Amid worsening Coronavirus situation in the country, Malaysian government announced that they will shut the borders to travellers, restrict internal movement, close schools and universities, coomon to many countries but the news created a panic among the Singaporeans who are currently concerned about the food availability.
In a recently shared video, it was clear that the Republic residents panicked after they received the news and the supermarkets are flooded with long queues.
The flow of food between Malaysia and Singapore
The Singapore Prime Minister Lee Hsien Loong has assured that the flow of food and other goods from Malaysia to Singapore will go on as usual so Singaporeans don't have to worry about the shortage even though Malaysia announced a border closure to fight against the COVID-19.
In a Facebook post, PM Lee stated that "Prime Minister Tan Sri Muhyiddin Yassin and I discussed the situation on the phone today. I told him that I understood the reasons why he had made this move, and wished Malaysia success in containing the outbreak. I was happy to hear his reassurance that the flow of goods and cargo between Singapore and Malaysia, including food supplies, would continue."
In addition, he wrote, "Meanwhile, I am happy to see that in the supermarkets, while the queues are longer than usual, people are taking it on their stride and only buying what they need. We need not worry, as we have prepared for such an eventuality, and have plans in place to cope."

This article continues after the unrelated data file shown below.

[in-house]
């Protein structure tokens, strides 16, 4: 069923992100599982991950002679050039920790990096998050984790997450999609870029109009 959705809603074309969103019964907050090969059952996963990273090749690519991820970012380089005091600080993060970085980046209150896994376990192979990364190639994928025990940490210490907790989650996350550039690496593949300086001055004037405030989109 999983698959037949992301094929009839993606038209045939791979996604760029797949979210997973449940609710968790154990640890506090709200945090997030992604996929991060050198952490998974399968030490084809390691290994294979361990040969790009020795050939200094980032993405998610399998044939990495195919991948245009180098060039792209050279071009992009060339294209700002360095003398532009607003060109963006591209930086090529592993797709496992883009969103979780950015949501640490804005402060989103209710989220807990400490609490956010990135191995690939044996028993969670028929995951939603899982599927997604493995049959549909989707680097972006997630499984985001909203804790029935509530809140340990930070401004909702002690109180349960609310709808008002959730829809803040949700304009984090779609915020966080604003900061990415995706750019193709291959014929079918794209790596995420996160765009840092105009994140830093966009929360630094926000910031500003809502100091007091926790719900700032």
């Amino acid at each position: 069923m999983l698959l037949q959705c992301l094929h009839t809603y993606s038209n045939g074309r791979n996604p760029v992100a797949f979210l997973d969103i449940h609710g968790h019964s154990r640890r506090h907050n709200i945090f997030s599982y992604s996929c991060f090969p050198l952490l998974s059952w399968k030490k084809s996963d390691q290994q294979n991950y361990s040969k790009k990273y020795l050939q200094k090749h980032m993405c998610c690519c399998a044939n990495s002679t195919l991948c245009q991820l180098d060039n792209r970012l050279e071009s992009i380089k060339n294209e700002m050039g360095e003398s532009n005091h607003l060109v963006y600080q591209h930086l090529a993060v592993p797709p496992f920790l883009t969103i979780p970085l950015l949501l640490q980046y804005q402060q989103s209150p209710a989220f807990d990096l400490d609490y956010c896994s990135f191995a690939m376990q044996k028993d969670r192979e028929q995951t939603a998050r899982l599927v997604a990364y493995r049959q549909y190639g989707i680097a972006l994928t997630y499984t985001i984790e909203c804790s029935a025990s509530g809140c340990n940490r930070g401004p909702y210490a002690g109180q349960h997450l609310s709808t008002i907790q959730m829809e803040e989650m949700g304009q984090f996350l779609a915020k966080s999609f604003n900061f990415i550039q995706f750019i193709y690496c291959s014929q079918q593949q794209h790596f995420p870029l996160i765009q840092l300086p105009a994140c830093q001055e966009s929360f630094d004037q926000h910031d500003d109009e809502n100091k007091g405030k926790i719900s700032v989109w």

Situation in Singapore
it should be mentioned that Malaysia is a major source of staples for Singapore, which imports more than 90 percent of its food. Singaporeans had rushed to stock up on food over fears of a disruption in supplies as soon as Malaysia released the news of locking down the borders, becoming the first South-East Asian country to shut the borders.
A video taken after Malaysia announced to lock the borders showed how people turned to supermarkets in Singapore fearing that there will be a shortage of food. The video showed several Singaporeans inside a supermarket, buying tissue papers, food items and other required goods for the emergency.